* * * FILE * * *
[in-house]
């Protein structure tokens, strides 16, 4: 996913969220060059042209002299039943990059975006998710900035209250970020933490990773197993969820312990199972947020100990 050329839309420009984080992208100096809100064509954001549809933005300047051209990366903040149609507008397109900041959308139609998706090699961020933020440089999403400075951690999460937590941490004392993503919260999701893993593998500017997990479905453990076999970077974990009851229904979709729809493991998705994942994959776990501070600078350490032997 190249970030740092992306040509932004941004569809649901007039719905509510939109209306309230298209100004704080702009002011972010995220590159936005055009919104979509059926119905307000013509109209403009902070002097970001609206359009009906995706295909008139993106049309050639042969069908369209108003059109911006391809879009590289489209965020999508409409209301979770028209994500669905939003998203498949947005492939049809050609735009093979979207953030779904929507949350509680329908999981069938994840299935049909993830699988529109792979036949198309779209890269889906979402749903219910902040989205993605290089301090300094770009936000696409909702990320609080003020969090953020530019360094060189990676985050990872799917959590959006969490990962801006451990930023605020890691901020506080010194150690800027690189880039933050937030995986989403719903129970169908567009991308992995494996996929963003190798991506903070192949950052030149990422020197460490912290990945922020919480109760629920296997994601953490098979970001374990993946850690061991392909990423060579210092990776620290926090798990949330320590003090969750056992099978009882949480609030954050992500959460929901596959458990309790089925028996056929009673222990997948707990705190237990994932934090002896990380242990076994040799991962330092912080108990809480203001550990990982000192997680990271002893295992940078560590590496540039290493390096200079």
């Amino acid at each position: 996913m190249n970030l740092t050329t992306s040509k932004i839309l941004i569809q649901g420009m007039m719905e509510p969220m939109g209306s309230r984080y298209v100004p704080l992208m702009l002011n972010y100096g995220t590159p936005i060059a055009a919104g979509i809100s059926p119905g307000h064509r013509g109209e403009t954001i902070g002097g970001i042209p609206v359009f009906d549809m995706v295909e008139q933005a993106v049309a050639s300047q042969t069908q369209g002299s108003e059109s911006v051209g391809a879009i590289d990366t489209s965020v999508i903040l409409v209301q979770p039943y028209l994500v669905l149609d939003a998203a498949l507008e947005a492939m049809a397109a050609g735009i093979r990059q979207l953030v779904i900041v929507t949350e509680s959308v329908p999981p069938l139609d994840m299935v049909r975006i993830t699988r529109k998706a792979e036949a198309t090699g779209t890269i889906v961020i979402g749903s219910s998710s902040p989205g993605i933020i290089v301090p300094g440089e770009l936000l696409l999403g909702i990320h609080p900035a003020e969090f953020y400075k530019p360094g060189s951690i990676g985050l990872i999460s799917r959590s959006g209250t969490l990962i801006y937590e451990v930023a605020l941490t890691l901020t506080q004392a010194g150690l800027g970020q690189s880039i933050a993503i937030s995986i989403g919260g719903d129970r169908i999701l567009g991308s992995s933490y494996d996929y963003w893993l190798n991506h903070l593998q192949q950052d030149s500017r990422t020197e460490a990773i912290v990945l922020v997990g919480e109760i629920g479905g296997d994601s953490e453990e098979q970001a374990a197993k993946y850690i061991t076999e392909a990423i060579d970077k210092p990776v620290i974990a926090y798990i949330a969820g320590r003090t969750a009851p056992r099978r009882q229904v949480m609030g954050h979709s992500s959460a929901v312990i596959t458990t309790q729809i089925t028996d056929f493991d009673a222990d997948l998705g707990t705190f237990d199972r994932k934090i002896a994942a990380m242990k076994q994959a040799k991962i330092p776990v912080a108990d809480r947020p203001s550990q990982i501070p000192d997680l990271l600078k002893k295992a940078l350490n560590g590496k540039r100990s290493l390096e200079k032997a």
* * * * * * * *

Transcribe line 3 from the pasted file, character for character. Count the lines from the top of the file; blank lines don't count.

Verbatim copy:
């Amino acid at each position: 996913m190249n970030l740092t050329t992306s040509k932004i839309l941004i569809q649901g420009m007039m719905e509510p969220m939109g209306s309230r984080y298209v100004p704080l992208m702009l002011n972010y100096g995220t590159p936005i060059a055009a919104g979509i809100s059926p119905g307000h064509r013509g109209e403009t954001i902070g002097g970001i042209p609206v359009f009906d549809m995706v295909e008139q933005a993106v049309a050639s300047q042969t069908q369209g002299s108003e059109s911006v051209g391809a879009i590289d990366t489209s965020v999508i903040l409409v209301q979770p039943y028209l994500v669905l149609d939003a998203a498949l507008e947005a492939m049809a397109a050609g735009i093979r990059q979207l953030v779904i900041v929507t949350e509680s959308v329908p999981p069938l139609d994840m299935v049909r975006i993830t699988r529109k998706a792979e036949a198309t090699g779209t890269i889906v961020i979402g749903s219910s998710s902040p989205g993605i933020i290089v301090p300094g440089e770009l936000l696409l999403g909702i990320h609080p900035a003020e969090f953020y400075k530019p360094g060189s951690i990676g985050l990872i999460s799917r959590s959006g209250t969490l990962i801006y937590e451990v930023a605020l941490t890691l901020t506080q004392a010194g150690l800027g970020q690189s880039i933050a993503i937030s995986i989403g919260g719903d129970r169908i999701l567009g991308s992995s933490y494996d996929y963003w893993l190798n991506h903070l593998q192949q950052d030149s500017r990422t020197e460490a990773i912290v990945l922020v997990g919480e109760i629920g479905g296997d994601s953490e453990e098979q970001a374990a197993k993946y850690i061991t076999e392909a990423i060579d970077k210092p990776v620290i974990a926090y798990i949330a969820g320590r003090t969750a009851p056992r099978r009882q229904v949480m609030g954050h979709s992500s959460a929901v312990i596959t458990t309790q729809i089925t028996d056929f493991d009673a222990d997948l998705g707990t705190f237990d199972r994932k934090i002896a994942a990380m242990k076994q994959a040799k991962i330092p776990v912080a108990d809480r947020p203001s550990q990982i501070p000192d997680l990271l600078k002893k295992a940078l350490n560590g590496k540039r100990s290493l390096e200079k032997a």